I’ve been working on form. Really my “coach” has been working with me on it, berating, spluttering, uncompromising, head shaking, but always ready to start again next time. There in the park, every day. When the form work intensifies, I tend to feel that long runs are not really in the cards. There are a lot of drills, and though the routes are generally short, the intensity is high. The impact of drills will sneak up on you. Something’s got to give. I’m in my late forties, and wary of getting injured. Not being able to run? That would be torture. I can do a long run, but it compromises the intensity of my group runs. So the miles have dropped off. I’d been running about 30 miles a week, and that generally feels good for me. Last few weeks: Just under 20 miles.
In the past, I’ve really struggled with this. Because I want miles. The body drinks them up. There’s nothing quite like that groove of running a little more mileage than you’re used to. The legs start to feel a little heavy, but strong. But I’ve had an intuition that the form work is coming along nicely (“his knees were releasing today!”), and so I just let the miles go for the moment. I’ve got no immediate race (there’s a half in May 2014). And I’m pretty sure if I clean up my form, I’ll get some “free speed.” Recent easy runs seem to confirm this. When I focus on form, even in an offhand way, the pace picks up.
Today I arrived in the park, my first day this week. Six-thirty a.m. No polar vortex, but it is chilly. The runner nearest to me in age and speed has a scab healing around his knee and is walking his dog today. The two fast runners are no show. So two other runners and myself are given marching orders. Essentially two steep hikes, one right past Bee Rock and then another up a sheer hill along a service ladder. Blood is pounding in my head by the end. Then a winding downhill, essentially for recovery and loosening up before the training.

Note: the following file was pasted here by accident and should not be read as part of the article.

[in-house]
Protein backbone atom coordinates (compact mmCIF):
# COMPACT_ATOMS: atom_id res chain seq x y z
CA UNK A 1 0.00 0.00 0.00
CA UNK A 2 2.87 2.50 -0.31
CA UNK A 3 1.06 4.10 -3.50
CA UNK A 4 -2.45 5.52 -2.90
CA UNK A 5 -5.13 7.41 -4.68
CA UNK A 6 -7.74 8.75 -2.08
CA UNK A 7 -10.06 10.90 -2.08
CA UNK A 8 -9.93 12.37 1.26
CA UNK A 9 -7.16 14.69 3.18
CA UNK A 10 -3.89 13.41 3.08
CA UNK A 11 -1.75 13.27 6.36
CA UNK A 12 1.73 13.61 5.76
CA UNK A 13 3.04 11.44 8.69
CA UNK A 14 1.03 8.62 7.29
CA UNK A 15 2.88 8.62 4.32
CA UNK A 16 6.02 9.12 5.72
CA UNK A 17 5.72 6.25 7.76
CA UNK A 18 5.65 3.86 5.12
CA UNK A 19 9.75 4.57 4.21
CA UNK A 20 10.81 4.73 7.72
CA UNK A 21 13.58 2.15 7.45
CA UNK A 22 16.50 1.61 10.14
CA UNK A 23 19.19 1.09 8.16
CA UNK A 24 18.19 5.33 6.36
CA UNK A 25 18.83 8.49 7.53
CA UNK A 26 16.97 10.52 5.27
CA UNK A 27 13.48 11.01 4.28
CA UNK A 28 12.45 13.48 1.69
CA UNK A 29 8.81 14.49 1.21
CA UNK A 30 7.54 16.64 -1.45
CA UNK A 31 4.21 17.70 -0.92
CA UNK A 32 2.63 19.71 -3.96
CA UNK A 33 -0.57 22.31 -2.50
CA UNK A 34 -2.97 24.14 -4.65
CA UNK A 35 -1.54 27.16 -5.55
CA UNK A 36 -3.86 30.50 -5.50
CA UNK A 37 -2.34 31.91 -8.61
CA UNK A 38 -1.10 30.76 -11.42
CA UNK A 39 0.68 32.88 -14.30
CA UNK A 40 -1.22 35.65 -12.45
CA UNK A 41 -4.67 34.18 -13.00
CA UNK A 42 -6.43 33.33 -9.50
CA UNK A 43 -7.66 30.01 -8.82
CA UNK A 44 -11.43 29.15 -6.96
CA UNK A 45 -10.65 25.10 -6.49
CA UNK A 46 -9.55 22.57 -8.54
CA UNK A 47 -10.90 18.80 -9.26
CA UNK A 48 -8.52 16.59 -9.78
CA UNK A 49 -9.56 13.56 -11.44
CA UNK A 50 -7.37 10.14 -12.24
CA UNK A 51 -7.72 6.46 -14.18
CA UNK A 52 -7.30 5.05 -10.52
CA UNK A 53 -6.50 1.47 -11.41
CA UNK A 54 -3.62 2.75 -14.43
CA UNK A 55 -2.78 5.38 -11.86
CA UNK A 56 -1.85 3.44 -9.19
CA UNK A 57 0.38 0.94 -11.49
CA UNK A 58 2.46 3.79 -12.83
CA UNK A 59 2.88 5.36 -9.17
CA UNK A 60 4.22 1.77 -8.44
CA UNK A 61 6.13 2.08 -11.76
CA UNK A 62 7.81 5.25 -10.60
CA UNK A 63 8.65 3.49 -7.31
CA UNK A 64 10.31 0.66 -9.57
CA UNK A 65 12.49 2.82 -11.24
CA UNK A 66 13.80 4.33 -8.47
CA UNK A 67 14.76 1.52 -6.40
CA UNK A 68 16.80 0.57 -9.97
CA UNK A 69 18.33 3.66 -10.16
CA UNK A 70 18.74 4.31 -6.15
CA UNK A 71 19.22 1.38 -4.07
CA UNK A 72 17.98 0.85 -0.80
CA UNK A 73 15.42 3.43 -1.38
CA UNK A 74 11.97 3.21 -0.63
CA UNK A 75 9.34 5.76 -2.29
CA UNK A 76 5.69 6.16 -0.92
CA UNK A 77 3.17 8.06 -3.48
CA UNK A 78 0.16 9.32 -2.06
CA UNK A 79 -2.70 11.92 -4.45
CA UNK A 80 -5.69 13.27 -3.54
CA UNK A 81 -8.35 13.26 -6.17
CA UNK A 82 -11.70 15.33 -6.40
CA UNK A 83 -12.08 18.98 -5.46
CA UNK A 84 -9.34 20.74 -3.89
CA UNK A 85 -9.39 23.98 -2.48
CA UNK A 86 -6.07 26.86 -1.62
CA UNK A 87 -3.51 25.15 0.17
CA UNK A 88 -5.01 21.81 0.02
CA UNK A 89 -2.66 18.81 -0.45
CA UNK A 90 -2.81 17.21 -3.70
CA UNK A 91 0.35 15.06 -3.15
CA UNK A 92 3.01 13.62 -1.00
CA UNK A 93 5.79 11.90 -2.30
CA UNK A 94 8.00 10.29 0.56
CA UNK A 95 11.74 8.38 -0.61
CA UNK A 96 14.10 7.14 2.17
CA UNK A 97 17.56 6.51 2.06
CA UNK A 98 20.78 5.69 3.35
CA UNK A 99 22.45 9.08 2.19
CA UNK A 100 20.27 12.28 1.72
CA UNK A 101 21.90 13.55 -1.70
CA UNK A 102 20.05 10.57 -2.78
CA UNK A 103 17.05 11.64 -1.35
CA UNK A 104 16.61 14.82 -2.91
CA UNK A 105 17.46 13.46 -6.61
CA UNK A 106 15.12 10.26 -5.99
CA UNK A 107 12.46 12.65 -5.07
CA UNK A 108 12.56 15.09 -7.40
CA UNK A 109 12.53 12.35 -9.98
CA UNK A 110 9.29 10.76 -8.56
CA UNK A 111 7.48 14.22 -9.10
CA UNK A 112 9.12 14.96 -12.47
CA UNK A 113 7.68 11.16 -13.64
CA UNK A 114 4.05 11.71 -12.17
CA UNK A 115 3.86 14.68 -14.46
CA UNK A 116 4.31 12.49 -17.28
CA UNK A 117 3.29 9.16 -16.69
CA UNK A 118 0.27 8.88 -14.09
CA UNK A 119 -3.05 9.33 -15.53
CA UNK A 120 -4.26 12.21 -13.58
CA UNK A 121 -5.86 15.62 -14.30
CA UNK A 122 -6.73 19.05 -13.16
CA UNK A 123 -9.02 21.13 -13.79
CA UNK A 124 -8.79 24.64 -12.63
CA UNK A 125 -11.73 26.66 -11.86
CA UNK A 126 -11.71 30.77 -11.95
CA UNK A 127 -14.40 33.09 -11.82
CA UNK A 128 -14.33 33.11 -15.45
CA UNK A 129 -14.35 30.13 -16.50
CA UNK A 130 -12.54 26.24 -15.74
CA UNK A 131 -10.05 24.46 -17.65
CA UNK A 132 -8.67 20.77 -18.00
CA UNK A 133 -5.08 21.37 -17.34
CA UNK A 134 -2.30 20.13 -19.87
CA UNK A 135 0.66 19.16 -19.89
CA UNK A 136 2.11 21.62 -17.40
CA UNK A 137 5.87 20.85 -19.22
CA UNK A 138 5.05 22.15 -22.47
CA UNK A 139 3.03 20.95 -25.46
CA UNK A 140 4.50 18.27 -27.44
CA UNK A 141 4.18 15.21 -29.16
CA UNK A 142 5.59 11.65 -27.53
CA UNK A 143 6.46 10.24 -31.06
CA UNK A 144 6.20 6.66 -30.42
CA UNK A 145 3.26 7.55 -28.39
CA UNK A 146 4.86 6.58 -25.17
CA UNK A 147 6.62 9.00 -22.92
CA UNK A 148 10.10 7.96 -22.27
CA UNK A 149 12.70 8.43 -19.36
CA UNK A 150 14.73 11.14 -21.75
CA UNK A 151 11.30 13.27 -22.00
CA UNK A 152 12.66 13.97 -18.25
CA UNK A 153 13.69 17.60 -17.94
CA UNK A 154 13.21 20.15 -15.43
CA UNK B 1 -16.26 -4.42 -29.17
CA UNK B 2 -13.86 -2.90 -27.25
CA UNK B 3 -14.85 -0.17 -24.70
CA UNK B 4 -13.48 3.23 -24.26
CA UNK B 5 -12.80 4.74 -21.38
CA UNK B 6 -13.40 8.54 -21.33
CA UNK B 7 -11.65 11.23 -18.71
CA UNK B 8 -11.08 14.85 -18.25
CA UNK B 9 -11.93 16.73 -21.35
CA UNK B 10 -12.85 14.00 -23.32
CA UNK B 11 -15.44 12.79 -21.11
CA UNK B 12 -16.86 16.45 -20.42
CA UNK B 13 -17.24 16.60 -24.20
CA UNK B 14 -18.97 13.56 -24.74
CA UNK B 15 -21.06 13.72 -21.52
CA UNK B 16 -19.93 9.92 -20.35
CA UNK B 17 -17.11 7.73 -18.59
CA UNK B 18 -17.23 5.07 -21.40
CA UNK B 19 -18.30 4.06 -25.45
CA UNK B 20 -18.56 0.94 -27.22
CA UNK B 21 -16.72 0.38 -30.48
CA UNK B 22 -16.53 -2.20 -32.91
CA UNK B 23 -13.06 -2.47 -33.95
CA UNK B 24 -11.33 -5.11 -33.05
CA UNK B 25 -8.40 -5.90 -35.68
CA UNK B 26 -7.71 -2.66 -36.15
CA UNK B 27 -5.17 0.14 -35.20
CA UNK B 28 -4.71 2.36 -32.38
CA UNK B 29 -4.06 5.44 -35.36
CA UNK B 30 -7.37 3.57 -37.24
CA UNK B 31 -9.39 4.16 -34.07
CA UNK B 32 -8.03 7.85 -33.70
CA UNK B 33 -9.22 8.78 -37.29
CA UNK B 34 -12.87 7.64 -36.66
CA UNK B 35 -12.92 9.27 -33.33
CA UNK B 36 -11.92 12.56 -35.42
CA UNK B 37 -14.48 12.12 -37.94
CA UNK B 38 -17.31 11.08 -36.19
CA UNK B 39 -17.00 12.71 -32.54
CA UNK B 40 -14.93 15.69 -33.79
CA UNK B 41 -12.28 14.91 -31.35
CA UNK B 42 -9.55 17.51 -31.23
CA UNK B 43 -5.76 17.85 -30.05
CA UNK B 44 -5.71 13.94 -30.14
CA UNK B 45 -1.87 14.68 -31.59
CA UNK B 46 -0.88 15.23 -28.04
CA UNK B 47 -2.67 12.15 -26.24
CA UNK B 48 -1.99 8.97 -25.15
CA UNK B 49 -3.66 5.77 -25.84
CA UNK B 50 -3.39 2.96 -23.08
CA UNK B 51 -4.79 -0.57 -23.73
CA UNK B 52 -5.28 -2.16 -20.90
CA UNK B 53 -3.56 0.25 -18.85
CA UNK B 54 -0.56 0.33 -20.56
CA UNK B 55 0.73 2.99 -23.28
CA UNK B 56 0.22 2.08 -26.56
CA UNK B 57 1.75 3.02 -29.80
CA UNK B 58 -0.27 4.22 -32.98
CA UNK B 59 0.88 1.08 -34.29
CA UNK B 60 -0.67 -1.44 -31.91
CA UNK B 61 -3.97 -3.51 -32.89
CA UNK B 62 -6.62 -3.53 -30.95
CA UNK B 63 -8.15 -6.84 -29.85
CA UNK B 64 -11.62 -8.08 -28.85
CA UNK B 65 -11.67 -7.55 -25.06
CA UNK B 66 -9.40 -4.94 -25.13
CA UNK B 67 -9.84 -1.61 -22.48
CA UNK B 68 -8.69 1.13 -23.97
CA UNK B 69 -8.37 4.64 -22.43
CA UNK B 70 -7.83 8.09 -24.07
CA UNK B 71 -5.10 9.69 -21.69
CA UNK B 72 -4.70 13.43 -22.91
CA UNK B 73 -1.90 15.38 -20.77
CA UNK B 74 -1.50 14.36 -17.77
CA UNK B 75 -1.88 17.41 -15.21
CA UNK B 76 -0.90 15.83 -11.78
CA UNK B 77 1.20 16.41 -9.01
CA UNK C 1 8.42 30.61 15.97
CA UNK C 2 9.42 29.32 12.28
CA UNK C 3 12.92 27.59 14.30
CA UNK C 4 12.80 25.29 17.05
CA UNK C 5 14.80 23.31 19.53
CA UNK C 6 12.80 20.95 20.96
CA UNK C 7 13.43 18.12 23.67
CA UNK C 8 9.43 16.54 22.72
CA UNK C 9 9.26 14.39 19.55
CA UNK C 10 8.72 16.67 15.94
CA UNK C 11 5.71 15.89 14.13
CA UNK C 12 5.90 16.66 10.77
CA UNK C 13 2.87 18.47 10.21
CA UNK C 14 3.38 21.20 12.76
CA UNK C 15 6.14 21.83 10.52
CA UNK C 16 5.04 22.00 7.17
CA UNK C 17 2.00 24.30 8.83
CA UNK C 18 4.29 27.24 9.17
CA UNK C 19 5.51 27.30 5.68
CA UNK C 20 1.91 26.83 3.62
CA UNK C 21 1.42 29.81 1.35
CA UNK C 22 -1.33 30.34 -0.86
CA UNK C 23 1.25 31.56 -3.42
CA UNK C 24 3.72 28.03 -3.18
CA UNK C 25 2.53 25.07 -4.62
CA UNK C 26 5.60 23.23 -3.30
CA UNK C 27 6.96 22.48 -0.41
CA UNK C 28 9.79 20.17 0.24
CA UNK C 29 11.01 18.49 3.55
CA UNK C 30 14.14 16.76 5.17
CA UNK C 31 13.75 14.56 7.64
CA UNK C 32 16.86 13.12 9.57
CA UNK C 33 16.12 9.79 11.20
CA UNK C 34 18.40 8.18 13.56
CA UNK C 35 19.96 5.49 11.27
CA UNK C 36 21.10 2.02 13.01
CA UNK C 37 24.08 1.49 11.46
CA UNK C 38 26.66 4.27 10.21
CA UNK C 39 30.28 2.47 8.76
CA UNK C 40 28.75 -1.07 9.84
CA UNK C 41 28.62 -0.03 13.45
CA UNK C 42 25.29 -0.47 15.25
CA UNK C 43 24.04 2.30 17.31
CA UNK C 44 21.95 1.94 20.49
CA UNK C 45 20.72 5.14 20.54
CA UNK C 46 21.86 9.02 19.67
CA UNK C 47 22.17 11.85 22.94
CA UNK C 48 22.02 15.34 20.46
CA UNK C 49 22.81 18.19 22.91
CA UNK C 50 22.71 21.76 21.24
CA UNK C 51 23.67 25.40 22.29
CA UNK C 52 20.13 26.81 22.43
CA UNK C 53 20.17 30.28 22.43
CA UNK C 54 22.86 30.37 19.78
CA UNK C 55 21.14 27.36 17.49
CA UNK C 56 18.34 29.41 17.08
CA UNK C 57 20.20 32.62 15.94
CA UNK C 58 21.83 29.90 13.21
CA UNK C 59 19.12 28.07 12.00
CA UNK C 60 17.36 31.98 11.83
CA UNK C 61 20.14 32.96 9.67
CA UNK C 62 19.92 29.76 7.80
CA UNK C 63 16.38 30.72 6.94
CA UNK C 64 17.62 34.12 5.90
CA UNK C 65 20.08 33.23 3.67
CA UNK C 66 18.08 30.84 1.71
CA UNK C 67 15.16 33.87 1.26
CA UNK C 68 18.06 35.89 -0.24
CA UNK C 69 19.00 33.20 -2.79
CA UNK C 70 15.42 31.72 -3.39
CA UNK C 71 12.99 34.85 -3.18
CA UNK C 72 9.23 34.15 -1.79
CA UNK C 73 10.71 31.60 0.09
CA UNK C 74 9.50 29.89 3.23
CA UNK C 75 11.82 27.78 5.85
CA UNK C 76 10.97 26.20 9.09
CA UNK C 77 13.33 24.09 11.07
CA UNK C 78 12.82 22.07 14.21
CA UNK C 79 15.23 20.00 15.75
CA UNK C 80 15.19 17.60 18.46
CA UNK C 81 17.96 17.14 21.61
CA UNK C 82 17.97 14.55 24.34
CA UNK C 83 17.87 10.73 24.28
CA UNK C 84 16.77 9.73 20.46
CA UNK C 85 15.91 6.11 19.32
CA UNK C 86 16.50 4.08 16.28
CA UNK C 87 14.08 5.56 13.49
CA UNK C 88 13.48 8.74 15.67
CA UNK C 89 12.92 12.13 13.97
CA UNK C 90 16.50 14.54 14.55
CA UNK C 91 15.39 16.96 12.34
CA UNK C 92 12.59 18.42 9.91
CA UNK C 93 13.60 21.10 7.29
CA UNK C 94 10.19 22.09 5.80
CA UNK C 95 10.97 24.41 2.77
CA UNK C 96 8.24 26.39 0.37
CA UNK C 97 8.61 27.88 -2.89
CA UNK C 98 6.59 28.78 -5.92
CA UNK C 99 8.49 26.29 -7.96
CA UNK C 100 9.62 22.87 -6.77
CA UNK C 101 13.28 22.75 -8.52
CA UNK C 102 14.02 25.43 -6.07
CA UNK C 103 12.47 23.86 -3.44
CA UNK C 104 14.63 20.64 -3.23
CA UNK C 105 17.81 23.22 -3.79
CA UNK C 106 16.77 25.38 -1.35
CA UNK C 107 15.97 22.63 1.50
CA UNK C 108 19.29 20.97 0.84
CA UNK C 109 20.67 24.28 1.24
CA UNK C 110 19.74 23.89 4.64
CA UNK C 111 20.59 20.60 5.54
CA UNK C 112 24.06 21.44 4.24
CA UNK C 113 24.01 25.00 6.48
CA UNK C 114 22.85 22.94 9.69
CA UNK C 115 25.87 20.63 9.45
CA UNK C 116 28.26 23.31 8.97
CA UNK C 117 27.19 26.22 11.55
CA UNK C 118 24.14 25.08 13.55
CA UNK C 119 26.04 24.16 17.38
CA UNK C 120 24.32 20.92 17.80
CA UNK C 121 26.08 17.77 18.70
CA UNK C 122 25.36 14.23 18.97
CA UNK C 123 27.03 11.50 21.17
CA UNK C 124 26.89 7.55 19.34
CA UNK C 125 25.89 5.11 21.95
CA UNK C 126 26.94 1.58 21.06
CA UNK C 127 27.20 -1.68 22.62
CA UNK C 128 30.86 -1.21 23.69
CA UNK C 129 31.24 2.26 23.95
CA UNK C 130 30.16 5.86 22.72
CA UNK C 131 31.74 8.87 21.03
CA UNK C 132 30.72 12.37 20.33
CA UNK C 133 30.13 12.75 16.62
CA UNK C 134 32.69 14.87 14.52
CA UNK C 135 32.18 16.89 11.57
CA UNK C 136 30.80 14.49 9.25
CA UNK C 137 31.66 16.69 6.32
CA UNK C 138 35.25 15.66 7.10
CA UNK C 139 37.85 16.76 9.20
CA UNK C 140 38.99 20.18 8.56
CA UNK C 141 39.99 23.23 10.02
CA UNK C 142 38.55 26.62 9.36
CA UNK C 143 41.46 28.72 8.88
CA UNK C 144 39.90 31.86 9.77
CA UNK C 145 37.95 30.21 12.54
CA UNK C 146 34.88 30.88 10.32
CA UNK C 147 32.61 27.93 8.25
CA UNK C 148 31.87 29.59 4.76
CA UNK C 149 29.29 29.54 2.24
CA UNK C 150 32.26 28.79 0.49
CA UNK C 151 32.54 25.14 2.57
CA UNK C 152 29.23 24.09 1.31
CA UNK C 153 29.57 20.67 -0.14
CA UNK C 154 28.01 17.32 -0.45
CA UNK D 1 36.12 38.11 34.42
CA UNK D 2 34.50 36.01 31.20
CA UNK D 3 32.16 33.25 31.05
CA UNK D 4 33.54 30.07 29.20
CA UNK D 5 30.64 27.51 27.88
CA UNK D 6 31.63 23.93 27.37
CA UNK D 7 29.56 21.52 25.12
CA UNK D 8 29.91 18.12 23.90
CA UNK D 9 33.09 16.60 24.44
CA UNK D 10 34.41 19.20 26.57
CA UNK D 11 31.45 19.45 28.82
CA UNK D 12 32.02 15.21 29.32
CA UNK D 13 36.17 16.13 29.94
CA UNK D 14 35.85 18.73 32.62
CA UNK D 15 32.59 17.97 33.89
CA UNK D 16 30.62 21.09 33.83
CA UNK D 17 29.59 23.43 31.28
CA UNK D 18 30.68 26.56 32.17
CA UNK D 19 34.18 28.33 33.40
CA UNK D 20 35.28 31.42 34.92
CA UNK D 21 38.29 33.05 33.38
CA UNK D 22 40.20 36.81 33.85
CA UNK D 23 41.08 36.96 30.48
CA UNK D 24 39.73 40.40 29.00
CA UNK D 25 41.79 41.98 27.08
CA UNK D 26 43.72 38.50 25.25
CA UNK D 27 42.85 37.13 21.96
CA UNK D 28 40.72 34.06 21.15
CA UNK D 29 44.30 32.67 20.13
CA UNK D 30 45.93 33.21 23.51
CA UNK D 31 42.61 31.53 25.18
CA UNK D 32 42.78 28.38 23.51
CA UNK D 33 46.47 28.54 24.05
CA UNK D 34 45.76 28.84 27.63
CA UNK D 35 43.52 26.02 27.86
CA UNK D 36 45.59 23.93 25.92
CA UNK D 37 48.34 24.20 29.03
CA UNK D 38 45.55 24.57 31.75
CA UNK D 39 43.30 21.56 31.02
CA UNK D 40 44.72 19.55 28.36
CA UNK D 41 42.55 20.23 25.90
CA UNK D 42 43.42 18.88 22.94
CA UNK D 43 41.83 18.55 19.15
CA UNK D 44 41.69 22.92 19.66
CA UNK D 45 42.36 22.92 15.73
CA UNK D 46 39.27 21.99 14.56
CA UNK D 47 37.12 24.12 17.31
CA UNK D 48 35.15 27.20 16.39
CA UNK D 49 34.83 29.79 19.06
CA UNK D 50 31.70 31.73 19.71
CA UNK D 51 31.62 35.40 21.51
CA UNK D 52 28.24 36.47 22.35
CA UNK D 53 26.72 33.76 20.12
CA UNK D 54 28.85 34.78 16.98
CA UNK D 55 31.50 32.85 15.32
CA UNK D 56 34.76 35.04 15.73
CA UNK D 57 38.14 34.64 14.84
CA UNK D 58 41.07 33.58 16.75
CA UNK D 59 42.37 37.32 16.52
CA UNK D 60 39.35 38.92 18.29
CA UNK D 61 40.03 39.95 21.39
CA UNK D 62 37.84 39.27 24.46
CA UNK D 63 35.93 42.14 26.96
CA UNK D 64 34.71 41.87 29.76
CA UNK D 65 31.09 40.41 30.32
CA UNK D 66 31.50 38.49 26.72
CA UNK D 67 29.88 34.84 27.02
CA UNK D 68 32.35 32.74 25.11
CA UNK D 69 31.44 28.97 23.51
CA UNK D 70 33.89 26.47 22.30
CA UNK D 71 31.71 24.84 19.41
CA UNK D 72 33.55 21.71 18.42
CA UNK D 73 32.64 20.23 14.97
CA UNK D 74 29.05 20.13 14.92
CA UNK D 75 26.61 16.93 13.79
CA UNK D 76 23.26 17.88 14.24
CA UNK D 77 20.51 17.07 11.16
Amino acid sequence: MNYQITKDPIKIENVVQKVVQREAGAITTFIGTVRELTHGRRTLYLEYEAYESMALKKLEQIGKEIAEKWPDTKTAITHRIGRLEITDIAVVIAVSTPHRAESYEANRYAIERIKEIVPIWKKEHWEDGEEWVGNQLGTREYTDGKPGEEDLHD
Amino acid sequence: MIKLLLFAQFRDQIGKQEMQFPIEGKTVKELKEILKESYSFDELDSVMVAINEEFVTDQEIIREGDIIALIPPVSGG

Coach and one of the other runners meet me below one of the main water tanks that dot the park. They both make an unusual comment, “Hey, you look pretty good.” Coach adds, “of course you knew I was going to be watching you.” Coach is a curmudgeon, but I take the compliment. One thing about this group: They will never tell you you’re doing great out of kindness or politeness or some notion of being encouraging. Coach has me run down a steep bank off the main trail, a place we call Piney Slope, and has me run two short, very steep sprints. I imagine this is to activate the muscles or nervous system or something, but I don’t ask a lot of questions. The last thing I need to do is overthink it. I’ve been observing this guy for a year and have concluded he really understands body mechanics, among other things. So I trust.
I make back up to the main trail with some nods of approval. Next he has me run some short downhill sprints. A couple things he wants me to attend to. The right foot is always an issue. Coach and one of the other runners reckon it points out at about 1 o’clock position. I venture a guess of 12:30, shot down. “No way is it 12:30.” Before it was at 2 o’clock position. The other thing is holding the chest and neck high, neck straight. (I was having the hardest time with this until a couple weeks ago when one of the runners gave me a physical prompt, she held my jaw and pressed my forehead back. Something clicked.) And pushing the hips through. And as much as anything else, getting a nice forward lean. I can’t really explain mechanics very clearly. I am kinesthetically challenged. We do a few of short sprints. Coach will sometimes ask me to stop after the first few steps, “No!” You’re doing blah blah. Try this. Let’s try again.
Next, we do a series of short races, about 15 seconds each. We are still focusing on form here, but it’s more an integration of what we’re working on – a race is a race. At this point it’s just me and another runner who’s a little slower. To compensate, coach puts her way out in front. She’s about 10 or 15 meters ahead. Just by feel, I can see that it’s going to be a struggle to catch her, but within reach. For the first few I catch her, and he keeps increasing the head start. He’s happy with what he sees today. “You got up to about 6 steps per second. If we can just get you to relax your back and lift – you should be able to get to 7-8 steps, easy.” I don’t catch her on the last couple. By the third to last race I’m shot, and my arms are doing weird things. “You’re doing that dead bird thing again. You must be tired.” Then we walk for a bit and the talk turns to cooking (certain topics are standard recovery cues — or that the workout’s over, it’s never clear which. Another common topic is football. That usually means the workout is done.)
I don’t catch the other runner for the last race either. But after the workout coach says my knees were really coming up quite high and forward, unusual for me and something we’ve been working toward. The posture was good, erect. Hips coming through. For some moments today I had a good lean forward and imagined I might even resemble an athlete. This is very gratifying as previously my form was very jogger-ish. I’m simply not someone that ever thought of myself as an athlete.
“That was some pretty good running.”